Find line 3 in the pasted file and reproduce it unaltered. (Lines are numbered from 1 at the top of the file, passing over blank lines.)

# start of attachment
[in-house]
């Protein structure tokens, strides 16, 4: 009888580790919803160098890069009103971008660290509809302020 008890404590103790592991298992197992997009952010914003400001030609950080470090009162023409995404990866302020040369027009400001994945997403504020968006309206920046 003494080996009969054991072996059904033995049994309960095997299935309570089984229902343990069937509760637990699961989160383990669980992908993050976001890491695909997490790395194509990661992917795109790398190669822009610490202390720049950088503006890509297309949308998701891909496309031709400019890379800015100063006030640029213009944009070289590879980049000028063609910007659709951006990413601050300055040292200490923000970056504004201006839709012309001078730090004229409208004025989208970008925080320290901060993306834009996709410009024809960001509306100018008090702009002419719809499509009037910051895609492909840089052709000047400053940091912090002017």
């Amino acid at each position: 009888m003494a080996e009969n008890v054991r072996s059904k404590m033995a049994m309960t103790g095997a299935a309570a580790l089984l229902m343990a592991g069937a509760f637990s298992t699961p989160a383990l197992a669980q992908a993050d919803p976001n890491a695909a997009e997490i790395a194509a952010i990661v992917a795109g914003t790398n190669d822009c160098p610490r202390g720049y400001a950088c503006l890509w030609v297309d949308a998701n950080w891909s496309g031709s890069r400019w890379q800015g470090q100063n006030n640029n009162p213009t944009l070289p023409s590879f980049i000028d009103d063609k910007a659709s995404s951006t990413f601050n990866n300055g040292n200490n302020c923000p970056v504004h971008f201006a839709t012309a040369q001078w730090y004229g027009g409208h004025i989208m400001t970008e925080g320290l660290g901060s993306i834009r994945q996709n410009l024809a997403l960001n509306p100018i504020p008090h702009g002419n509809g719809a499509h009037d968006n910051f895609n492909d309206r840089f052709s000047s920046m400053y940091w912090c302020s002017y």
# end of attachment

């Amino acid at each position: 009888m003494a080996e009969n008890v054991r072996s059904k404590m033995a049994m309960t103790g095997a299935a309570a580790l089984l229902m343990a592991g069937a509760f637990s298992t699961p989160a383990l197992a669980q992908a993050d919803p976001n890491a695909a997009e997490i790395a194509a952010i990661v992917a795109g914003t790398n190669d822009c160098p610490r202390g720049y400001a950088c503006l890509w030609v297309d949308a998701n950080w891909s496309g031709s890069r400019w890379q800015g470090q100063n006030n640029n009162p213009t944009l070289p023409s590879f980049i000028d009103d063609k910007a659709s995404s951006t990413f601050n990866n300055g040292n200490n302020c923000p970056v504004h971008f201006a839709t012309a040369q001078w730090y004229g027009g409208h004025i989208m400001t970008e925080g320290l660290g901060s993306i834009r994945q996709n410009l024809a997403l960001n509306p100018i504020p008090h702009g002419n509809g719809a499509h009037d968006n910051f895609n492909d309206r840089f052709s000047s920046m400053y940091w912090c302020s002017y």